Becoming a subscriber to Foodshed’s Fresh 5 program—a weekly distribution of fresh, seasonal produce, grown by the small farmers who make up the Foodshed cooperative—means you’re in for two surprises with every delivery. One is the produce itself: an ever-changing...
Building Resilience Requires A Revolutionary Transformation
According to the Johns Hopkins Center for a Livable Future, a resilient food system is “able to withstand and recover from disruptions in a way that ensures a sufficient supply of acceptable and accessible food for all.” But what we need is more than that. We need a food system that is strong, impermeable, and interconnected. One that mimics nature, honors balance, and promotes regeneration.
Achieving this vision will require a revolutionary transformation. We must recognize and respect the interdependence of our environment and health, and dismantle capitalism. Getting there requires honoring sweat equity, subsidizing the cost of regenerative food practices, transforming urban environments into areas of food production, and ensuring the health of humans, animals, and the earth.
COVID-19 has amplified existing issues in the food system, including problems with food supply chains and food insecurity. It has visibly exposed the cracks in a system that exploits and extracts, and increased the urgency for redesigning our food system.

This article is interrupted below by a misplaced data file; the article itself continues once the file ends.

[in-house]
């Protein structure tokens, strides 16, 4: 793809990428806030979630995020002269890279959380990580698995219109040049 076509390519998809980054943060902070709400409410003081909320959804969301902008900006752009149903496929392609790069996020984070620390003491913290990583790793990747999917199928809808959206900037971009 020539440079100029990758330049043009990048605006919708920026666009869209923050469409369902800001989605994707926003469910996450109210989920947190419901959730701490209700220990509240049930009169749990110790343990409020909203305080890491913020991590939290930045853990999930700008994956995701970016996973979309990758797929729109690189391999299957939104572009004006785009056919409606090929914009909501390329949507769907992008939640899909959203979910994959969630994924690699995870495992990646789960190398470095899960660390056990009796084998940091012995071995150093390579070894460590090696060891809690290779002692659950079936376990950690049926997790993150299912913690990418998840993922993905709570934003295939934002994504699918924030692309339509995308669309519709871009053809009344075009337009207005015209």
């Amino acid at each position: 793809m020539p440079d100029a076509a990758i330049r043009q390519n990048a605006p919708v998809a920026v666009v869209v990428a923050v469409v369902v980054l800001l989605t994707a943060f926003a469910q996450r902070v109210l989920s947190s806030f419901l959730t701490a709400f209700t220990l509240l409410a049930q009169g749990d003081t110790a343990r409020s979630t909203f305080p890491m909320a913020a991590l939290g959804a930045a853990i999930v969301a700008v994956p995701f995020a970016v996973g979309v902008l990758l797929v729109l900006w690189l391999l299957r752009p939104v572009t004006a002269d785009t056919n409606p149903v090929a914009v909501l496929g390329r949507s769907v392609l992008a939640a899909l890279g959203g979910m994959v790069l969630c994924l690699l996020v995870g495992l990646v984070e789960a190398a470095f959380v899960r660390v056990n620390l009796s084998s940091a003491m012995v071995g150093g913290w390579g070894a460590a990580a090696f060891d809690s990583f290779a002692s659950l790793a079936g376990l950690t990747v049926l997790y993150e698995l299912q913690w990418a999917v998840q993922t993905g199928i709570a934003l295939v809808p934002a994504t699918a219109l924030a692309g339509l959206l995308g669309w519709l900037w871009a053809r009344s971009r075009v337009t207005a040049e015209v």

To redesign our food system, we must look back, not forward. We have generations upon generations of Indigenous knowledge to learn from. We must heal our relationships with Indigenous people and lands. We must decolonize our food system and honor sacred biomimicry. There is no need to reinvent the wheel. We can learn from existing practices, and provide compensation to those who share their knowledge and wisdom.
Moving toward this vision will take time and commitment. In the short term, building resilience requires integrating nutrition and food security efforts, looking to public-private partnerships for solutions, leveraging and increasing funding, and planning for future disasters.
In the long term, we must look beyond recovery and work toward creating a justice-centered, people-centered, and environment-centered food system. Now that is a system we can get behind.